Biometrics cues are uncontrollable bodily reactions to some type of external stimulus. These uncontrollable reactions are caused by the limbic system. When the limbic system perceives something as a threat it sends out a rush of hormones and chemicals that will have an affect on our body. As we get older we start to recognize some of these effects and associate them to emotions. If someone is mad you would expect to see flared nostrils and reddening of the face because that individual is preparing for the freeze, flight or fight response. The more an individual has to hide their true emotions, the more that individual will stand out. Theses are just a few indicators you would see amongst others that would be very easy to see as well. To the trained observer you can pick up on not only body language but biometric cues as well.
Just a few weeks ago we went on a trip to Hawaii. I loaded the plane and took my seat when I saw this man sitting across from me. He was screaming on the inside that he was not comfortable with flying. As I observed him he was sweating profusely, he had already asked for a drink before we even took off. I picked him out as an anomaly because I have a baseline for a plane. I have flown enough to know that people are generally comfortable and relaxed when they get on a plane. You should expect to see people boarding the plane and looking for their seats. When they find their seats they put their bags up in the overhead bin and take their seats. Once they take their seats they strap in and either chat the person up next to them, put on some headphones and listen to music or start to read a book.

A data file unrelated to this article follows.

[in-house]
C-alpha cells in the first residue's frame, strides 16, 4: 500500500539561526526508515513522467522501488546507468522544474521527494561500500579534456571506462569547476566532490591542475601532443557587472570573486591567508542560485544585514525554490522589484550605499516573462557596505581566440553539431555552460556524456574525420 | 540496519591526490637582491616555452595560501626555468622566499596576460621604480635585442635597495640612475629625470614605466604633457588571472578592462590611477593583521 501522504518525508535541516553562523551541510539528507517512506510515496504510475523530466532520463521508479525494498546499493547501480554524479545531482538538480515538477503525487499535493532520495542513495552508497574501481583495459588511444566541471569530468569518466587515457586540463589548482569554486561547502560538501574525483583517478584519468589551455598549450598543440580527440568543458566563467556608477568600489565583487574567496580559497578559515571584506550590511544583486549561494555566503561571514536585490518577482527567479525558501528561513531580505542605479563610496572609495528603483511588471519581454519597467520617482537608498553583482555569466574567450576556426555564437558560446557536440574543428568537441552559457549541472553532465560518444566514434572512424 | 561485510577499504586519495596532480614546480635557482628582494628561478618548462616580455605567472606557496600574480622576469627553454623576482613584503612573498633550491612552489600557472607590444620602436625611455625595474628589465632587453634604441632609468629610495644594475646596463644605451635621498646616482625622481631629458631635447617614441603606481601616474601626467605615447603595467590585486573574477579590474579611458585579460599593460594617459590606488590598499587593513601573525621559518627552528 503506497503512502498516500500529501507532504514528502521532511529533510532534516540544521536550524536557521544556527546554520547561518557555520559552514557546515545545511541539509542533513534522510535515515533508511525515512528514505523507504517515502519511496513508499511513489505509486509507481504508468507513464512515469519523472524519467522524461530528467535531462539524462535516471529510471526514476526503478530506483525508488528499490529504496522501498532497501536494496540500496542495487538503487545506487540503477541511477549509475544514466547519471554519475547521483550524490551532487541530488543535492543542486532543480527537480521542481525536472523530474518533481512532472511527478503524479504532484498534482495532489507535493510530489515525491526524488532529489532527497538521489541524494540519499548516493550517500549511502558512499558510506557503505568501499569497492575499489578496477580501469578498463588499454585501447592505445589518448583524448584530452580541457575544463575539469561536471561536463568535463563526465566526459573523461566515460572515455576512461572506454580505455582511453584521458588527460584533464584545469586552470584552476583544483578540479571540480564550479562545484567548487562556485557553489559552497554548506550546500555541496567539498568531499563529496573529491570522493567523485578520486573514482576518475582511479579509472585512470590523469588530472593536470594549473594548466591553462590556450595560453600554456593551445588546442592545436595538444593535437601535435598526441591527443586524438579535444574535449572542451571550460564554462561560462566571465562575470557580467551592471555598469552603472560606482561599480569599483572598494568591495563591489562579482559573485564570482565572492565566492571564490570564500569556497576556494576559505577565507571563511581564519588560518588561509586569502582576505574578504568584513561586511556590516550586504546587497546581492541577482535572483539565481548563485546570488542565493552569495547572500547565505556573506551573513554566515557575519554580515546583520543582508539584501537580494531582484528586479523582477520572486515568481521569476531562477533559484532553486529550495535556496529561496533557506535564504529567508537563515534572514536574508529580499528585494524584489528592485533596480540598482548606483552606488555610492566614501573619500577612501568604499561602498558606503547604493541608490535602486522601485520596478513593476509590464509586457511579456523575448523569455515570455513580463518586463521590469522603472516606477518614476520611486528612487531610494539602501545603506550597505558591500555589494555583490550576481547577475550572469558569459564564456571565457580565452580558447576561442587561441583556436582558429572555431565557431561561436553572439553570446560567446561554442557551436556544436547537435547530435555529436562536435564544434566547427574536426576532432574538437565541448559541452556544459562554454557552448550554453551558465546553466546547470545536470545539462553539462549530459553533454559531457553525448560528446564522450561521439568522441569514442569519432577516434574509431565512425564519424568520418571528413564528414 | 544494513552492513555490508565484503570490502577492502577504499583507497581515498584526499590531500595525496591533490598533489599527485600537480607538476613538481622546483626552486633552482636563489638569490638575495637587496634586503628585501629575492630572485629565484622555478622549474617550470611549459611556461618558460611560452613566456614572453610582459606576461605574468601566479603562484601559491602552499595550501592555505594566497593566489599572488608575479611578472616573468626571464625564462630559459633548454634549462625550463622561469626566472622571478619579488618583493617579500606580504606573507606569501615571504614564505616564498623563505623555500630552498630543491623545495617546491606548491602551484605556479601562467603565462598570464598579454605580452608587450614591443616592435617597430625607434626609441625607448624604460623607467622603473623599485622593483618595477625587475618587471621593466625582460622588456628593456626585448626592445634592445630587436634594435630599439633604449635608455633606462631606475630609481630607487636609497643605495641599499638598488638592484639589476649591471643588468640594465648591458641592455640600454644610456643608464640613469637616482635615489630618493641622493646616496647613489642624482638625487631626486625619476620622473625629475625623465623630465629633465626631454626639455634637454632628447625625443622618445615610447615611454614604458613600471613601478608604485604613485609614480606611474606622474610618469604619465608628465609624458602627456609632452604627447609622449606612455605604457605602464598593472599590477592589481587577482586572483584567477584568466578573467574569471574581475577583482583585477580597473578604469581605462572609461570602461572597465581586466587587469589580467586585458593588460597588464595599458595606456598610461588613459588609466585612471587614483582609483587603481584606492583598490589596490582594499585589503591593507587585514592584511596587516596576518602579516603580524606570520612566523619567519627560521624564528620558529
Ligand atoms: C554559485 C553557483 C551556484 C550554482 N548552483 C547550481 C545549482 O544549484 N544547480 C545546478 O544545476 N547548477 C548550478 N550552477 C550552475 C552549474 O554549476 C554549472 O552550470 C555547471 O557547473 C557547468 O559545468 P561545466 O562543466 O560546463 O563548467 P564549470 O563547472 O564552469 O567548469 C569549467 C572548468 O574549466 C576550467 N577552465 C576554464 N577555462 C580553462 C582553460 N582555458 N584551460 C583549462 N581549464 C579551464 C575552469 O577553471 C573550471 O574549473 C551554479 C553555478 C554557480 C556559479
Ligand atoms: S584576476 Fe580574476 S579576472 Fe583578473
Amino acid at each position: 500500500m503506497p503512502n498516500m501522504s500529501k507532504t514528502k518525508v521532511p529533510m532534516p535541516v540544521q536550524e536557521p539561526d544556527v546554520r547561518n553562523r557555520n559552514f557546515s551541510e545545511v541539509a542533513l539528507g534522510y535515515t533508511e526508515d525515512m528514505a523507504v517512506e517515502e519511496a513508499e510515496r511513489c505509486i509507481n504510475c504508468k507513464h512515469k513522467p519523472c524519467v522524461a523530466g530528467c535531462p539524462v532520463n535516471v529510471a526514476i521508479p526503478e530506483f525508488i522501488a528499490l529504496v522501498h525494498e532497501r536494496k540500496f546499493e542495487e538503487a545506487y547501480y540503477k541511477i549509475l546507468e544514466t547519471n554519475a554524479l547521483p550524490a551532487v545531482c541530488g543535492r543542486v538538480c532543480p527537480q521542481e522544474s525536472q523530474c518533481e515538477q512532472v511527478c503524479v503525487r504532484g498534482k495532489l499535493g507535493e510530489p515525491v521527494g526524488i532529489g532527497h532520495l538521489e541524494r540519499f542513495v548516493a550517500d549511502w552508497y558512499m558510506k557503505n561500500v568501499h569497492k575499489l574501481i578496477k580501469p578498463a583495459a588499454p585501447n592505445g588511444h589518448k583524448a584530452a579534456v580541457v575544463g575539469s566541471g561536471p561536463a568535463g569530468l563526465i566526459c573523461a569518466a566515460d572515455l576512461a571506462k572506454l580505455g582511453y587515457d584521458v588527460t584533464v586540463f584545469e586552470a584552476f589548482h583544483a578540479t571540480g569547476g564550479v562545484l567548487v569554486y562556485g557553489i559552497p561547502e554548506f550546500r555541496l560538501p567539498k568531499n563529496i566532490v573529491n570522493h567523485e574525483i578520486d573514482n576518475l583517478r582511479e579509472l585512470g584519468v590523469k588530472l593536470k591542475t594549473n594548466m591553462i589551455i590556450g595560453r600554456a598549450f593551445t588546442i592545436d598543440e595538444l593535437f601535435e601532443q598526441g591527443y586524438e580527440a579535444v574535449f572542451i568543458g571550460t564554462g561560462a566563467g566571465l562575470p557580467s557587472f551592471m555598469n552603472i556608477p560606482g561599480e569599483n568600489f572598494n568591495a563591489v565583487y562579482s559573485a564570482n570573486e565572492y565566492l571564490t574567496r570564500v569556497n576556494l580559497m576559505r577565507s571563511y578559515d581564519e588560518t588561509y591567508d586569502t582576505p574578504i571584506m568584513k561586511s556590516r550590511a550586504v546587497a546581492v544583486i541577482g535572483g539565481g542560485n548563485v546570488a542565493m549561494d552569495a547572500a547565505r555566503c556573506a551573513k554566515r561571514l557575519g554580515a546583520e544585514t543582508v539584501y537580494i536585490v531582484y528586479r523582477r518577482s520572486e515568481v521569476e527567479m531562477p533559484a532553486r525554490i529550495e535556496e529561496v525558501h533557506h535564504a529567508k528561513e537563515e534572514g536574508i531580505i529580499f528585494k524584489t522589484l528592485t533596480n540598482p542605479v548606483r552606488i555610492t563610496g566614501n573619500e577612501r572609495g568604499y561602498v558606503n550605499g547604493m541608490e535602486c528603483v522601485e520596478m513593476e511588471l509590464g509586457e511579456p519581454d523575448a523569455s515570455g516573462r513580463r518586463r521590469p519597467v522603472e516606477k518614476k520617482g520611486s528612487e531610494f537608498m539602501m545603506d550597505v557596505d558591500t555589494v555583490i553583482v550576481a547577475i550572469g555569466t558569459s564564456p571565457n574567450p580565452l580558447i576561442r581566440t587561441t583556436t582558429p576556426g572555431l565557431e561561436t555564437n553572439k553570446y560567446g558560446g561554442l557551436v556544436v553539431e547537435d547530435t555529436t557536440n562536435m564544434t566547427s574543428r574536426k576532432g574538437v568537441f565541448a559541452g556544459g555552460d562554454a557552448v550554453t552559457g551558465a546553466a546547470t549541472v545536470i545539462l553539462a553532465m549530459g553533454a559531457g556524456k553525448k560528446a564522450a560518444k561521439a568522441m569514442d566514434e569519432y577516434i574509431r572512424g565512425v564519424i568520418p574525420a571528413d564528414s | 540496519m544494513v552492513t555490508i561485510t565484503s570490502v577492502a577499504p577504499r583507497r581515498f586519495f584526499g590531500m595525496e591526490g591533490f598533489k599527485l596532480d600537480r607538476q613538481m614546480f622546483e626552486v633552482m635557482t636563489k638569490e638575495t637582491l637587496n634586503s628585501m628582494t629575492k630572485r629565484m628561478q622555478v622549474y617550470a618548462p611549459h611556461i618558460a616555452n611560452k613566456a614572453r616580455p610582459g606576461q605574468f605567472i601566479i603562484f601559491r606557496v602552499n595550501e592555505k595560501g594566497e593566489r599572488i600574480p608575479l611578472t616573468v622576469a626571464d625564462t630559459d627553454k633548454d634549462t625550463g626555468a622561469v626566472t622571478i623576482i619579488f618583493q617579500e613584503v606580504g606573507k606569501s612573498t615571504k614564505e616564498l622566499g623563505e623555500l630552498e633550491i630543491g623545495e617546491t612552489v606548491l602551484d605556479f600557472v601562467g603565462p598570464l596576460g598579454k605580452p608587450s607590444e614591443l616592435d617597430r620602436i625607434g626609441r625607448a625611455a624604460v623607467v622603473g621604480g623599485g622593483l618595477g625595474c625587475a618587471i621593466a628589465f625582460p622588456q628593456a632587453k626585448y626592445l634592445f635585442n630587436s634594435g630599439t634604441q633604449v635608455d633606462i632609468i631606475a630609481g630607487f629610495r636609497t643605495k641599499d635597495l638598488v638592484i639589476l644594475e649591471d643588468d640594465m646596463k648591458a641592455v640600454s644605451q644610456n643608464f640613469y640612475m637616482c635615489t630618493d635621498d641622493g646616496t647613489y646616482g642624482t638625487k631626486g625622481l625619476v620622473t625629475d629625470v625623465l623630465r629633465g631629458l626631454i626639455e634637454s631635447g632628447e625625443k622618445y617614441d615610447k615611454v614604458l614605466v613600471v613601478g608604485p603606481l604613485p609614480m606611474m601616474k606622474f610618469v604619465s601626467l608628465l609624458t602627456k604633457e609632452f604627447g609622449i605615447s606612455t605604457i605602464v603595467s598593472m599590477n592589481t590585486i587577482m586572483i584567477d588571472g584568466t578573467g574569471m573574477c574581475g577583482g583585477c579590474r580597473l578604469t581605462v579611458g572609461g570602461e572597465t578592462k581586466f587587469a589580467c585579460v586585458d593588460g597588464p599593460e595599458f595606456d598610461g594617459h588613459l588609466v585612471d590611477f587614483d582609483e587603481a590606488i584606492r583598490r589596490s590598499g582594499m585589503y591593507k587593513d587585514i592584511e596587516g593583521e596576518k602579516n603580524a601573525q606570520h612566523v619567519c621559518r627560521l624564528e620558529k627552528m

Then there was a heavyset man who took the seat right next to him. At this time the individual I pegged out as an anomaly started to turn red in the face and breathing heavily. I could not see his entire face but I would assume that his nostrils were also flared. He also began to clench his chair and move around the chair nervously. At this point I knew that he was not only uncomfortable but that he was pissed off. This went on until the plane was completely boarded. Once he recognized that there was an open seat he immediately moved over to that seat. When he got to the seat he went back to his baseline of being uncomfortable and just sweating profusely. All of the other biometric cues began to go away and he was going back to his norm, which was breathing hard and sweating profusely. When the plane began to take off he started to breathe harder and clenching his seat. Once we were in the air he began to slowly calm down and finally went to sleep.
As long as you have a baseline for an environment you will be able to identify the anomaly. So the baseline for a plane should be calm, collective, organized and for most people internal. Anything outside of that should be observed and ultimately prompt you to make a decision.